Please don’t assume that I want to talk about this

“Hey, did you hear that they will be sharing the verdict soon?”

“I know you are so relieved by the verdict of George Floyd.”

Wait, who said that I wanted to discuss this? What if I don’t want to discuss this? Why do I feel forced to talk about this?

Unless you have been living under a rock, you know what I’m referring to. Derrick Chauvin, the man who killed Goerge Floyd in 2020 was charged guilty on three accounts this week.

Photo by Life Matters on

And to add to this, many assume that I am supposed to be excited about this. I think alot of this has to do with the fact that I am black.

Many people believe that justice has been granted. For me personally, an individual was simply held accountable for actions.

This man had the audacity to put his sweaty knee on the neck of another human being for almost ten minutes. And, we need a jury to prove that he was guilty?

Photo by Life Matters on

Why was he able to be free for a year up until this trial? If he were black, would he have been granted a trial? No, he would’ve simply sat in jail and had to beg for freedom for years. Or, even worse, he would have probably would have died before making it to the jail.
It is so unfair.

I know of people who did not do something half as bad as him and they are still just waiting for a fair trial.

And, do you know what is even more unfair? People thinking that just because I am black, I want to talk about this verdict. Just because I am black does not mean that I want to be the spokesperson for this.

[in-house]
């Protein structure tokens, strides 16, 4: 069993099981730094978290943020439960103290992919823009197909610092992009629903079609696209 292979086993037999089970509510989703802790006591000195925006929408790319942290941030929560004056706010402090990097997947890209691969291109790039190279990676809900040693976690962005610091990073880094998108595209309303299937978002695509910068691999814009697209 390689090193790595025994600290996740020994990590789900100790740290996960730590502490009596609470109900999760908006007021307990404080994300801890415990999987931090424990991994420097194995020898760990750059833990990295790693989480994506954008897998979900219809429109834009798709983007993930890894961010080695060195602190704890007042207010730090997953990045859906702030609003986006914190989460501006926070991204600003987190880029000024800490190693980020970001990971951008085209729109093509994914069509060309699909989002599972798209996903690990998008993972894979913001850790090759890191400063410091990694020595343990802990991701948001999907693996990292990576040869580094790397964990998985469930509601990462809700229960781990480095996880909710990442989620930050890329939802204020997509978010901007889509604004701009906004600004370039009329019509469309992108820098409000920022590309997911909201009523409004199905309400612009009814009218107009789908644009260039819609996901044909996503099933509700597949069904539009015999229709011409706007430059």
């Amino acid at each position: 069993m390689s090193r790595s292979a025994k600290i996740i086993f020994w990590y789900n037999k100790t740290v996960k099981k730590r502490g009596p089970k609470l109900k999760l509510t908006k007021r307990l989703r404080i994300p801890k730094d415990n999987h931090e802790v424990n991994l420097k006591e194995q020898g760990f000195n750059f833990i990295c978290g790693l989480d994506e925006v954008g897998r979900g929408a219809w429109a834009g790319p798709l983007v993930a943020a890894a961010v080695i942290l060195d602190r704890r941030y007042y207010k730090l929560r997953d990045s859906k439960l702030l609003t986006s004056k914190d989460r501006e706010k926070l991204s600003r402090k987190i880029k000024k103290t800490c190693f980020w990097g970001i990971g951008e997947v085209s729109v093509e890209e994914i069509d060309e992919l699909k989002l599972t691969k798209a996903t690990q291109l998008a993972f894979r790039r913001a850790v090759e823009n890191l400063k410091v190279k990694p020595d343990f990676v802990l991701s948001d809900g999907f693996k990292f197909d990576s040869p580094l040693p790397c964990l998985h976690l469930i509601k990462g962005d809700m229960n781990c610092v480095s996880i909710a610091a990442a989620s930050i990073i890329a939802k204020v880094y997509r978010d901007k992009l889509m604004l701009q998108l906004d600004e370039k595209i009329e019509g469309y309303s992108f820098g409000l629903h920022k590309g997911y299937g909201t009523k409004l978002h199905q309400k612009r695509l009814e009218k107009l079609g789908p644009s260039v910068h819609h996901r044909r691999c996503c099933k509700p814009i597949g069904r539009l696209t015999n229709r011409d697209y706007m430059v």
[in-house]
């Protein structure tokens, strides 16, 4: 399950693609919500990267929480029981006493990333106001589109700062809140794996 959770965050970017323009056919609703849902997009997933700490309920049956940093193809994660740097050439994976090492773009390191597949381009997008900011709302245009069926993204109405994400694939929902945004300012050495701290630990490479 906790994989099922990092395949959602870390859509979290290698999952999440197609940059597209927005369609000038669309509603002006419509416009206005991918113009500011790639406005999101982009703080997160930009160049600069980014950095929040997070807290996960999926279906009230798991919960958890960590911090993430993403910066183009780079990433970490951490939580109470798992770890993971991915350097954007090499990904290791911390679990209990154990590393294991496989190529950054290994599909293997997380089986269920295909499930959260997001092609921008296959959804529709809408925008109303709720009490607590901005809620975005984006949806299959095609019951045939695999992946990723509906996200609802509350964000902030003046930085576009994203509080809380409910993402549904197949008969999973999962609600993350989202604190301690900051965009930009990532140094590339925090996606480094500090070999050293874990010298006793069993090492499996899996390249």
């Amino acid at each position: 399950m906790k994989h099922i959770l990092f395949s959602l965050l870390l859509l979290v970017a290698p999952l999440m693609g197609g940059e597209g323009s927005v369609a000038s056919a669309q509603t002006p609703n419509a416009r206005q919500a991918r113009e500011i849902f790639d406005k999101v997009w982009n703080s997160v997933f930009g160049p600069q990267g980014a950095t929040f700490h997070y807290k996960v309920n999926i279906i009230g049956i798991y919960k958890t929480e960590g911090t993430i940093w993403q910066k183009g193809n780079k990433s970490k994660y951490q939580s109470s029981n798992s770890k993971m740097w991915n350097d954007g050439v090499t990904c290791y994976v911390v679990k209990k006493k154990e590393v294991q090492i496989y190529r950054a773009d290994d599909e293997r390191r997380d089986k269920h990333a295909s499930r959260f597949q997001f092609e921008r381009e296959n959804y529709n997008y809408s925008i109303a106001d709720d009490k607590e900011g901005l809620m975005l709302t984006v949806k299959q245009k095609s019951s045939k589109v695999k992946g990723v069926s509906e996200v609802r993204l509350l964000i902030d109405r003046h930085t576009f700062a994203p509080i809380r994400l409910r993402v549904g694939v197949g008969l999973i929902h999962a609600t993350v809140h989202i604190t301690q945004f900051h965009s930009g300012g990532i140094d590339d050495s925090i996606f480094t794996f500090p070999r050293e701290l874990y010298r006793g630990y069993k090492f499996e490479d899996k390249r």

To be honest, I was not following the trial of Derrick Chauvin closely. I saw images from the trial on the internet. However, I was not glued to the television or websites following the case.

So, to assume, that just because I am black that, I want to share them with you, is absolutely WRONG.

Please don’t assume that your black friends want to process these issues with you. A lot of us are TIRED.

Photo by Charlotte May on

Here is what you can do instead:

  1. Ask your black friends if they want to discuss the case. It is as simple as that. Please don’t force your black friends to talk about this case if they are uncomfortable. And, don’t even feel obligated to bring it up.
  1. Tell your black friends that you are here to support them if needed. Just be here for your black friends. Buying lunch or helping with a task might be a lot more special than pressuring your black friends to rehearse their trauma.
  1. Do not expect your black friends to be your teachers on issues pertaining to black folks. You can do your own research without badgering your black friends. There are so many books, magazines, blogs, podcasts that you can listen to to educate yourself.
  1. Remember that black folks have dealt with so many similar cases as George Floyd. As I saw on Austin Channing Brown’s post on Twitter this week, “Im trying to make sense of my feelings. Is there such a thing as *ancestral survivors guilt* because I feel so aware of the generations of people who didn’t get this moment. And at the same time, I don’t feel confident that we won’t be doing this same dance in a couple months.”
  1. The verdict of Derrick Chauvin is simply a “drop in the bucket.” There is still so much work to be done. Instead of a person simply being held accountable for their actions, those who make the laws and enforce the laws must be sure that the law is being carried out correctly.

So, earlier, I said that its not black folks job to educate you on issues that are prevalent to us. There are many podcasts that you can listen to.

Photo by Karolina Grabowska on

Here are some podcasts that you can watch to see the perspective of black people:

There are many books that you can read. Here are some books that you can read:

So, please don’t assume that your black friends want to discuss racial issues with you. But instead, educate yourself and learn ways to become a better ally.

If you check out one of these podcasts or books, please let me know!


  1. Really nice, La Tasha. As a white person, I grieve these injustices that I haven’t had to experience in my life. I struggle with knowing how to support those who have. What to say, and when. Your piece is very timely to answer those questions I’ve had. Thank you. Dehryl


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